Salta and Jujuy: Puentes Destination Guide
Nicknamed “La Linda,” Salta is known for the beautiful, natural scenery of the valleys in the region. Salta is situated in the Andes Mountains in the southernmost region of what was once the Inca Empire. It has a strong Spanish tradition, which mixed with the Argentine “gaucho” (cowboy) culture, creates a unique identity, rich in folklore and filled with striking, colonial architecture. There is plenty to see in the region of Salta and its neighboring state Jujuy, so at least a four to five days - or even a week - would be recommended for your visit.
HOW TO GET THERE
A short two-hour flight from Buenos Aires, Salta is high in the Andes Mountains. You can choose to fly from the in-city airport Aeroparque Jorge Newbery on a traditional airline, take a low cost flight from El Palomar, or take a 20 hour bus ride from Retiro bus station.
WHERE TO STAY
Depending on what kind a trip you are anticipating, Salta city can be your basecamp from which to visit the surrounding tourist sites, or perhaps for the more adventurous, traveling from one small pueblo to the next is also a great way to get to know the area. Airbnb is a nice resource for finding accommodation in the area.
WHAT TO DO
Spend an afternoon or a whole day getting to know Salta City’s highlights, including the following:
WHERE TO EAT
Salta is a great place to get away from the more toned down flavors of Buenos Aires. The north is renowned for using a bit more spice in its cooking and its regional dishes such as empanadas salteñas (cubed beef with potatoes with spices) are worth the trip themselves. Other regional eats include guisos and humitas.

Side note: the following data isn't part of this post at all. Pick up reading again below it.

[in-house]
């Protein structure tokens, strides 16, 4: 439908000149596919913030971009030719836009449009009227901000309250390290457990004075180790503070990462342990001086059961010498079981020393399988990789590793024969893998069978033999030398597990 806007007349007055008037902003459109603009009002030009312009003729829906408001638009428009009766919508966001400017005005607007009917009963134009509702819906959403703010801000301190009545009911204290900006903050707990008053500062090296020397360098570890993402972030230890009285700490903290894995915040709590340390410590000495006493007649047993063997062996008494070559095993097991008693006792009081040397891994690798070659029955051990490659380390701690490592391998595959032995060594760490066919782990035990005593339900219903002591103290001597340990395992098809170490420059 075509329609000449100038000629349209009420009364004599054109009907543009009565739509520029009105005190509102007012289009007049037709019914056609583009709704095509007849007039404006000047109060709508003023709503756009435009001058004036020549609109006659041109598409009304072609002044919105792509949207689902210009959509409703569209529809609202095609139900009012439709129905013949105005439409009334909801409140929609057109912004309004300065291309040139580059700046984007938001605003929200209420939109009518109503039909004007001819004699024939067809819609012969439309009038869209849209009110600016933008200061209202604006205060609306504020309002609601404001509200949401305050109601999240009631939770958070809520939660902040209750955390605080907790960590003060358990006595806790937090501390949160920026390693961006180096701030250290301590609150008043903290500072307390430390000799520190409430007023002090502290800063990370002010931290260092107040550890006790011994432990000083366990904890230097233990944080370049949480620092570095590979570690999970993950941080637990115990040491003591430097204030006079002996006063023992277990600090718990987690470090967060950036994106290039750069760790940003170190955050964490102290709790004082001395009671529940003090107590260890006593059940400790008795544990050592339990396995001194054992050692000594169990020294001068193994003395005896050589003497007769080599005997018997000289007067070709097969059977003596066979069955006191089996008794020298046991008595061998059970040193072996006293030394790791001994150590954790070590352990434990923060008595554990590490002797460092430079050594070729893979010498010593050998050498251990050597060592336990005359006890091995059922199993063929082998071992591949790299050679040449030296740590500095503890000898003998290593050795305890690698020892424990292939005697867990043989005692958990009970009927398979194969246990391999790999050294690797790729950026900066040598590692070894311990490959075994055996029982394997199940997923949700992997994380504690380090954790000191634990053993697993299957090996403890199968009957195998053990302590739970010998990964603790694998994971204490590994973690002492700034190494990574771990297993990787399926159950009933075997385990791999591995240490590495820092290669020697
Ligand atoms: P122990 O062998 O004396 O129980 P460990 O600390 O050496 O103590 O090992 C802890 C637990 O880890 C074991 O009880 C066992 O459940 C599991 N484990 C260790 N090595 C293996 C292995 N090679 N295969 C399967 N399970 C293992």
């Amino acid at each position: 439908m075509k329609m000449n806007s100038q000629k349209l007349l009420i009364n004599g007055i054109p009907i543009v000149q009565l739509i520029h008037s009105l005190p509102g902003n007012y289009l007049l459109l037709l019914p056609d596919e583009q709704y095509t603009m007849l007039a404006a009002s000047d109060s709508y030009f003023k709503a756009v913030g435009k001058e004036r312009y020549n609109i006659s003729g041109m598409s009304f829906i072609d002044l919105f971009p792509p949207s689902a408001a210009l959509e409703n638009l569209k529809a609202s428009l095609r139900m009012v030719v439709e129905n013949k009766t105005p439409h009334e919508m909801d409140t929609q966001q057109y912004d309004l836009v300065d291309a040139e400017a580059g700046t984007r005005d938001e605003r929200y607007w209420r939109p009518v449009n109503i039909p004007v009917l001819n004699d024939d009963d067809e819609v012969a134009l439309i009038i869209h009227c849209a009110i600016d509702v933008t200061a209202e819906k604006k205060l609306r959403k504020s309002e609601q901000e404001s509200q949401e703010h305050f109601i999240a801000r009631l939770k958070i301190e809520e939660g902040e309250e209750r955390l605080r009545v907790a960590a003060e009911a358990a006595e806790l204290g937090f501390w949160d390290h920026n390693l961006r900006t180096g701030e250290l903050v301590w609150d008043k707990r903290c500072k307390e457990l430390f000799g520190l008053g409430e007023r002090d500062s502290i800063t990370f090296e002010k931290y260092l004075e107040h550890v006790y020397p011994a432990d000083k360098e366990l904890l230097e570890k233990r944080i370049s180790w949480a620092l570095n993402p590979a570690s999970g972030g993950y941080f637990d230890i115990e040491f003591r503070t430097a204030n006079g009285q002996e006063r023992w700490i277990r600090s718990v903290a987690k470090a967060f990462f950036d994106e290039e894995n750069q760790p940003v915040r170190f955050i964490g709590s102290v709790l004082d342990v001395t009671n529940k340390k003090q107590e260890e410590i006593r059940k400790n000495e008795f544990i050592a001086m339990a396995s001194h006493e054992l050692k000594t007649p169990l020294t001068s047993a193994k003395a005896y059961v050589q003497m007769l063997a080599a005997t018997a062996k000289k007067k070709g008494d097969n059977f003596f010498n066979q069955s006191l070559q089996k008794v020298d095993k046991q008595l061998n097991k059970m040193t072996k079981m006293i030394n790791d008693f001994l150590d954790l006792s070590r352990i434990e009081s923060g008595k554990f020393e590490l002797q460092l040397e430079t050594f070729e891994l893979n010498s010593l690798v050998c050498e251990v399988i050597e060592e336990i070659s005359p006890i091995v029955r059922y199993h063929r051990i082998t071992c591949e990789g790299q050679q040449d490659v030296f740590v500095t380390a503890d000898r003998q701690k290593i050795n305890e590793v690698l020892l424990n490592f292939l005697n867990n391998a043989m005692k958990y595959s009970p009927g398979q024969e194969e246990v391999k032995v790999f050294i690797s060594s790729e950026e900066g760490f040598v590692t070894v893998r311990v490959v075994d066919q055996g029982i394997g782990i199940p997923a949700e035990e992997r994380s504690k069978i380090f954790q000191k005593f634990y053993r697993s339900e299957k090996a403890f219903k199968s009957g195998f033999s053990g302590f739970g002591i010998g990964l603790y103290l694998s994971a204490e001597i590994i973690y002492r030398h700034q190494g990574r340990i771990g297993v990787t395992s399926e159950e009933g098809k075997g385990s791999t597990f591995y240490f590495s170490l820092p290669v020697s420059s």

Finding a peña (a traditional restaurant/venue) from where you can view traditional folkloric performances is also a great way to catch a meal and a show.
Called the “Tuscany of Argentina,” Cafayate is a charming town surrounded by high altitude vineyards of Torrontes, which is Argentina’s most notable white wine. Stay at the lovely Patios de Cafayate for an upscale experience.
Hidden in the Valle de los Calchaquíes is the enchanting town of Cachi. The architecture of the small city is principally colonial Spanish style with adobe homes painted white. This destination gives the traveller a true sense of the indigenous culture of the Argentine Northwest, and also offers sweeping vistas of the colorful valley.
A must-see in the northwest region is Las Salinas, with its expansive salt flats.
LA QUEBRADA DE HUMAHUACA
The Quebrada de Humahuaca is a UNESCO World Heritage listed gorge, and National Geographic has recognized it as one of the most beautiful places in the world. On your way through the gorge, get to know small indigenous towns such as Purmamarca, Tilcara, Humahuaca, and Iruya.
Best known for the hill of seven colors, known as such because of the various pigments acquired by the minerals that make up the sedimentary layers, Purmamarca is the perfect place to start your journey northward through the gorge.
Tilcara is a pleasant town in Jujuy in Argentina. It is the touristic centre of the Quebrada de Humahuaca, an it has great artifacts in its museums from all over the Andean world, as well as a superb natural setting in the highlands.
Similar in size and scope to Purmamarca and Tilcara, Humahuaca is best known for the Serranía de Hornocales, located 25 kilometers from the town. This breathtaking mountain range is said to contain 14 different colors and is well worth the winding, uphill journey to the top.
Iruya is one of Argentina’s best kept secrets. A small mountainside village a few hours bus ride from Jujuy. It a great spot to chill, explore a small northern Argentine city and hike.